This month we look at two books – one short and one longer – that grapple with the two key issues facing Britain today: the European Union, and industry...
Time to bail out? The end of the European Dream, by Paul Dixon, paperback, 50 pages, ISBN 9781478193074, published by Paul Dixon, 2012, £3.99.
In this brilliant and original little book, freelance writer Paul Dixon shows why the euro was always going to fail, why further EU integration will, and should, fail, why we need an in/out referendum, and why Britain needs to leave the EU.
He notes, “That three attempts to lock sterling into external exchange rates should have led to four financial crises and subsequent devaluations [1931, 1949, 1967 and 1992] ought to have served as a warning to anyone intending on signing up for an exchange rate which, to all intents and purposes, would be permanent.”
He points out the simple fact that it is not possible to operate a single currency, with one interest rate and uniform fiscal restrictions across 17 entirely separate sovereign states, each with their own political agendas and economic needs. He urges a return to the drachma as the only possible recourse for the Greek Government, pointing out that the longer it waits to do this the greater the ultimate cost to both the Greek people and the other Eurozone economies.
Instead, the EU, led by Germany and backed by Cameron, wants greater integration, both economically and ultimately politically, as the only option available which could preserve the euro in its current guise. But this is unwanted, undemocratic and impractical. As Dixon observes, “the right of democratic nations to choose their own government, and for that government to then run their country as mandated by the electorate, would be eroded in the event of greater European political integration ...”
He remarks, “National identities are here to stay and by imposing financial hardships, neutralising national parliaments and even foisting unelected governments upon countries, the EU is only stoking the fire of nationalism.”
The EU commitment to the free movement of labour also raises important questions. Within a year, by EU order, Britain will have to open its borders to the entire populations of Bulgaria and Romania, whose current unemployment levels are 12.4 per cent and 7 per cent respectively.
This potential mass immigration from Eastern Europe is not to meet our economic or social needs, but to obey the EU’s diktat. Immigration is an economic issue. A greater supply of labour will force wages down even further and put more strain on our housing, healthcare and education. Dixon notes, “It is important...to reflect that a sense of pride in one’s own country, a feeling that your own culture, national characteristics, and achievements are precious and should not be ignored, downplayed or forgotten, does not make an individual inherently racist or bigoted.”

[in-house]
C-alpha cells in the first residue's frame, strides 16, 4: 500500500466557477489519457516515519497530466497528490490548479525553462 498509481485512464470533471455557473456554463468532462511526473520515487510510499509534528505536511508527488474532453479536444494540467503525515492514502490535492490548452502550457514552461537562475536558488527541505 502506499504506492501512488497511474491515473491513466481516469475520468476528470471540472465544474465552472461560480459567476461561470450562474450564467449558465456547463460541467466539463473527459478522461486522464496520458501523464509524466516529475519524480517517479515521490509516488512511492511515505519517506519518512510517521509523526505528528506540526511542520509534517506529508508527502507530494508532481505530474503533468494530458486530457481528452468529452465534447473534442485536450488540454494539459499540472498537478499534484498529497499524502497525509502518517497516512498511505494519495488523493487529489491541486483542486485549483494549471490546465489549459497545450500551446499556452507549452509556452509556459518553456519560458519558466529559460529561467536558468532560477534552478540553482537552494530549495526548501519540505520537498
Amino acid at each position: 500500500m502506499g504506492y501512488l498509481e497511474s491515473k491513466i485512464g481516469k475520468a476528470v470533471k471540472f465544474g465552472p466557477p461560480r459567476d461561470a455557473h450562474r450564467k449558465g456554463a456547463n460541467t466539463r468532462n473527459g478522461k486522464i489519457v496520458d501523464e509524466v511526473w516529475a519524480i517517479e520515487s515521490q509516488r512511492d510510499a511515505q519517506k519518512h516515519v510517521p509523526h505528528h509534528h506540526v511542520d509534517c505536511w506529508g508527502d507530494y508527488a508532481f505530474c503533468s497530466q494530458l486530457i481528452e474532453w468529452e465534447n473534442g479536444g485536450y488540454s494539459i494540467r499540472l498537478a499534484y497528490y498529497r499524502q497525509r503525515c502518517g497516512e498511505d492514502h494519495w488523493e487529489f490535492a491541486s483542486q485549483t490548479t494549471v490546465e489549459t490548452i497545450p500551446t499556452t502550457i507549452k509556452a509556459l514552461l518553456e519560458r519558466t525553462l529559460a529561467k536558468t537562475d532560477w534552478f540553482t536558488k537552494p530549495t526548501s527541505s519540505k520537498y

We need an in/out referendum. The parliamentary parties don’t want to let the British people have a referendum on whether Britain should stay in the EU or leave it. They are terrified of the answer that we would give.
Surrender: how British industry gave up the ghost 1952-2012, by Nicholas Comfort, hardback, 354 pages, ISBN 978-1849541459, Biteback Publishing, 2012, £20.
Fighting against factory closure at Plessey in Bathgate, near Edinburgh, 1982
The Labour Party has bought into the big lie that it does not matter who owns companies. But, as Nicholas Comfort points out in his survey, foreign ownership means that “when a British plant is doing well, the profits flow overseas – and when it does badly, there is nothing to stop the owners closing it down or transferring production somewhere cheaper. Decisions on where and whether to invest – and, of equal importance, to continue to invest – are taken abroad.”
Comfort notes that foreign ownership is promoted by investment banks. “In Britain, the moment an investment bank gets close to a family-owned company it encourages it to float on the Stock Exchange, paving the way for a takeover by a foreign competitor – with the bankers taking a hefty commission from both transactions and the national interest the loser.”
Comfort deplores the importing of cheap labour when the need was for higher productivity, also the short-termism of the City and the Treasury, and near-suicidal exchange rate policies. Tight financial policies force the pound up, making our exports less competitive. As he points out, the priority given to defeating inflation causes lasting damage to industry and society.
The Korean War “forced Britain, among others, to divert resources from civilian manufacturing into armaments – and in Britain’s case reduced home demand through a round of fiscal belt-tightening which not only hastened the defeat of the Labour government at the end of 1951, but proved after the event to have been largely unnecessary.”
He observes that Thatcher’s privatisations had an impact on manufacturing industry when centralised procurement or arrangements with a single supplier were abandoned, opening up everything from buses to telecoms equipment. Where this happened, “established British manufacturers from Leyland to Plessey were the sufferers.”
The Labour Party has also bought into the big lie that finance is more important than manufacturing industry. Comfort writes, “the reluctance of the banks to support any potentially productive venture when there are greater bonuses to be earned through the rashest forms of speculation remains a significant brake, not only on manufacturing companies’ expansion but all too often on their survival.” ■